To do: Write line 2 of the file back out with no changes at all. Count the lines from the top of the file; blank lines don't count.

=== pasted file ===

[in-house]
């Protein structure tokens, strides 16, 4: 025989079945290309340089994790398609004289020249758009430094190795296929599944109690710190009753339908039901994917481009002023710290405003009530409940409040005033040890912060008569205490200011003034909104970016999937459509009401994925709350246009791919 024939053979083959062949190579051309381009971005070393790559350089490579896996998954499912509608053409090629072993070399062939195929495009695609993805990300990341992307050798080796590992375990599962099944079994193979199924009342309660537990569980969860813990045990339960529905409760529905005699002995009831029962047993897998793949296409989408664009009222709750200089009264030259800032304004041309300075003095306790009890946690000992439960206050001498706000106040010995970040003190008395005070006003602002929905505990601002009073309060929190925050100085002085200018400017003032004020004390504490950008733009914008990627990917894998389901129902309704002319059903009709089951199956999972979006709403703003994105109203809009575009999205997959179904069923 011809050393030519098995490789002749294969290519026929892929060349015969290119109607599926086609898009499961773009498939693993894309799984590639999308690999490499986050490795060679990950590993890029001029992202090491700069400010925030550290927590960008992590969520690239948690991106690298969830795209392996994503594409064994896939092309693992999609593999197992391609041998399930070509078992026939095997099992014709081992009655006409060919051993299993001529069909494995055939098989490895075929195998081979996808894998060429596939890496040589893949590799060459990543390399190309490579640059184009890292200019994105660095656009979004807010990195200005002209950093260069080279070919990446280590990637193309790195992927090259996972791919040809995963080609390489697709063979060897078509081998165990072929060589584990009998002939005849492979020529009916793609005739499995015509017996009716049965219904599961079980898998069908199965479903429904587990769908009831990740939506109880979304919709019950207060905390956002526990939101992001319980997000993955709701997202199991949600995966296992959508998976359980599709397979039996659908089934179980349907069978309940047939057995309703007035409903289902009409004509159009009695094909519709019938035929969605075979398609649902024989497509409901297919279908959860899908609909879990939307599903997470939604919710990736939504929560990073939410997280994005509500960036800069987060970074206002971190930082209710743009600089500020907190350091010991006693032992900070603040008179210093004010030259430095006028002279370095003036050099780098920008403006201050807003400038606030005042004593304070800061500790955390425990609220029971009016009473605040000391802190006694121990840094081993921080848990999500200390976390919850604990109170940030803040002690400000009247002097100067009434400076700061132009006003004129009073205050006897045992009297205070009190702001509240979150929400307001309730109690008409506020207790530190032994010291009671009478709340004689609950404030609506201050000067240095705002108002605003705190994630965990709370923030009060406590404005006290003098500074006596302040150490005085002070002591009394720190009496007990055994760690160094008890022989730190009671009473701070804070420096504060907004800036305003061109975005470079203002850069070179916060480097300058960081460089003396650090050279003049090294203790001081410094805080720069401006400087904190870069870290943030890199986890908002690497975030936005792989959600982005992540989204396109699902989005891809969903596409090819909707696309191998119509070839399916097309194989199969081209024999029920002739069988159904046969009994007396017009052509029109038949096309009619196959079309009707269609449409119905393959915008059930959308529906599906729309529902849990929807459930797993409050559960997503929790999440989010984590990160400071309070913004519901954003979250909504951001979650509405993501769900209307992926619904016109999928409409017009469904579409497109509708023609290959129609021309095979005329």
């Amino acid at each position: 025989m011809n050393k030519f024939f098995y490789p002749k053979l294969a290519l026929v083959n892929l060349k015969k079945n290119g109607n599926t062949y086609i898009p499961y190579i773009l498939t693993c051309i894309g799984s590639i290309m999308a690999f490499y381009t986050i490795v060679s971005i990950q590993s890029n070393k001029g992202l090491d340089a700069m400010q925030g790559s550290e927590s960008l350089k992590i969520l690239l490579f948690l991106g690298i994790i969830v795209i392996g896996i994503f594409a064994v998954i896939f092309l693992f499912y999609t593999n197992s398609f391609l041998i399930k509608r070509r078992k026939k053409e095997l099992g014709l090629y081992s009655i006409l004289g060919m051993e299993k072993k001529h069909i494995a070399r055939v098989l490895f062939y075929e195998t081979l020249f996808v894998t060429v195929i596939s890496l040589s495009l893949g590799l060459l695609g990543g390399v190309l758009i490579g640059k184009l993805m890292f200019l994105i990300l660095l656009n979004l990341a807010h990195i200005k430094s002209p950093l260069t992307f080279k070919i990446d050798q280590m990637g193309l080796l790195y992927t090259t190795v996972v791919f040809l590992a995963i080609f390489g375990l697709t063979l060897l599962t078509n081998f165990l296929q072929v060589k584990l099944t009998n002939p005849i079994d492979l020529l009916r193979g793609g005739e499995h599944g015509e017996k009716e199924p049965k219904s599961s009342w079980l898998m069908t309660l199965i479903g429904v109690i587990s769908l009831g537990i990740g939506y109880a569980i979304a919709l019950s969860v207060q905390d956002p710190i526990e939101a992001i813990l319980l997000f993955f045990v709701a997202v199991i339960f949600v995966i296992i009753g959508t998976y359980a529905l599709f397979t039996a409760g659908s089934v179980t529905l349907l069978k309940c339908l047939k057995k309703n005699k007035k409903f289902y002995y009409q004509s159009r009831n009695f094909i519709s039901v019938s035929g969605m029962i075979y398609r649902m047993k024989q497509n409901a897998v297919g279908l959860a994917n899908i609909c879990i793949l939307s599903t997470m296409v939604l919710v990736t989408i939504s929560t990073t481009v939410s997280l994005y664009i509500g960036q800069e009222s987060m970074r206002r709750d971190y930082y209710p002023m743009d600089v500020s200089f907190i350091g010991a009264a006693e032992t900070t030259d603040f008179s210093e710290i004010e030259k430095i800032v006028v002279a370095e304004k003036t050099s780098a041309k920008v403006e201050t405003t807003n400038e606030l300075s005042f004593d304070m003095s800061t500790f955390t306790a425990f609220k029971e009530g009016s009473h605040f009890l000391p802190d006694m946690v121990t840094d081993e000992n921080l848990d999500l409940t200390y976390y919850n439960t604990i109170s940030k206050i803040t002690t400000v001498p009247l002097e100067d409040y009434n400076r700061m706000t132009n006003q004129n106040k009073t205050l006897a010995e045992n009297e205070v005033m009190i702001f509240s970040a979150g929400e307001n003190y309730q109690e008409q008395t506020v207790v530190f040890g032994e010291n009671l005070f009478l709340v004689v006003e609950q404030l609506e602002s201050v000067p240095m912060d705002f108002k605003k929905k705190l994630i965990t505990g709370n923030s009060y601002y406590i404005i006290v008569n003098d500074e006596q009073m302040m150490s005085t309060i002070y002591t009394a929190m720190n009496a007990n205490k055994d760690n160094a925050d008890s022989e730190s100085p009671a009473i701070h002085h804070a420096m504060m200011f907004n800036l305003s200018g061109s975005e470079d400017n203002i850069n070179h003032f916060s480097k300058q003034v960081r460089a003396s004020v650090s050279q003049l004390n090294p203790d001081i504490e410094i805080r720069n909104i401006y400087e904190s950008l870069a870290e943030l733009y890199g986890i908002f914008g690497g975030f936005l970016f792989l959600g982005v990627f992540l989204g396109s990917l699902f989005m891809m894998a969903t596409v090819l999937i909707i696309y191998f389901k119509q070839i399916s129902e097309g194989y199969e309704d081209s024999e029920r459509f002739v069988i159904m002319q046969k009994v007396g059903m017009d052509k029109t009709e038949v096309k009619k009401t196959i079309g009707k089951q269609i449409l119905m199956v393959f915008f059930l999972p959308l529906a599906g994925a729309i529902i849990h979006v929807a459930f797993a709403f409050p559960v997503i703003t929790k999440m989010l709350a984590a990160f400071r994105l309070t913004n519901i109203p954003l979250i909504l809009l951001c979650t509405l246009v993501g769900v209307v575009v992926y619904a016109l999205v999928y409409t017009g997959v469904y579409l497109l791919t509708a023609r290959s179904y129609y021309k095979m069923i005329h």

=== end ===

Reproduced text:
């Protein structure tokens, strides 16, 4: 025989079945290309340089994790398609004289020249758009430094190795296929599944109690710190009753339908039901994917481009002023710290405003009530409940409040005033040890912060008569205490200011003034909104970016999937459509009401994925709350246009791919 024939053979083959062949190579051309381009971005070393790559350089490579896996998954499912509608053409090629072993070399062939195929495009695609993805990300990341992307050798080796590992375990599962099944079994193979199924009342309660537990569980969860813990045990339960529905409760529905005699002995009831029962047993897998793949296409989408664009009222709750200089009264030259800032304004041309300075003095306790009890946690000992439960206050001498706000106040010995970040003190008395005070006003602002929905505990601002009073309060929190925050100085002085200018400017003032004020004390504490950008733009914008990627990917894998389901129902309704002319059903009709089951199956999972979006709403703003994105109203809009575009999205997959179904069923 011809050393030519098995490789002749294969290519026929892929060349015969290119109607599926086609898009499961773009498939693993894309799984590639999308690999490499986050490795060679990950590993890029001029992202090491700069400010925030550290927590960008992590969520690239948690991106690298969830795209392996994503594409064994896939092309693992999609593999197992391609041998399930070509078992026939095997099992014709081992009655006409060919051993299993001529069909494995055939098989490895075929195998081979996808894998060429596939890496040589893949590799060459990543390399190309490579640059184009890292200019994105660095656009979004807010990195200005002209950093260069080279070919990446280590990637193309790195992927090259996972791919040809995963080609390489697709063979060897078509081998165990072929060589584990009998002939005849492979020529009916793609005739499995015509017996009716049965219904599961079980898998069908199965479903429904587990769908009831990740939506109880979304919709019950207060905390956002526990939101992001319980997000993955709701997202199991949600995966296992959508998976359980599709397979039996659908089934179980349907069978309940047939057995309703007035409903289902009409004509159009009695094909519709019938035929969605075979398609649902024989497509409901297919279908959860899908609909879990939307599903997470939604919710990736939504929560990073939410997280994005509500960036800069987060970074206002971190930082209710743009600089500020907190350091010991006693032992900070603040008179210093004010030259430095006028002279370095003036050099780098920008403006201050807003400038606030005042004593304070800061500790955390425990609220029971009016009473605040000391802190006694121990840094081993921080848990999500200390976390919850604990109170940030803040002690400000009247002097100067009434400076700061132009006003004129009073205050006897045992009297205070009190702001509240979150929400307001309730109690008409506020207790530190032994010291009671009478709340004689609950404030609506201050000067240095705002108002605003705190994630965990709370923030009060406590404005006290003098500074006596302040150490005085002070002591009394720190009496007990055994760690160094008890022989730190009671009473701070804070420096504060907004800036305003061109975005470079203002850069070179916060480097300058960081460089003396650090050279003049090294203790001081410094805080720069401006400087904190870069870290943030890199986890908002690497975030936005792989959600982005992540989204396109699902989005891809969903596409090819909707696309191998119509070839399916097309194989199969081209024999029920002739069988159904046969009994007396017009052509029109038949096309009619196959079309009707269609449409119905393959915008059930959308529906599906729309529902849990929807459930797993409050559960997503929790999440989010984590990160400071309070913004519901954003979250909504951001979650509405993501769900209307992926619904016109999928409409017009469904579409497109509708023609290959129609021309095979005329």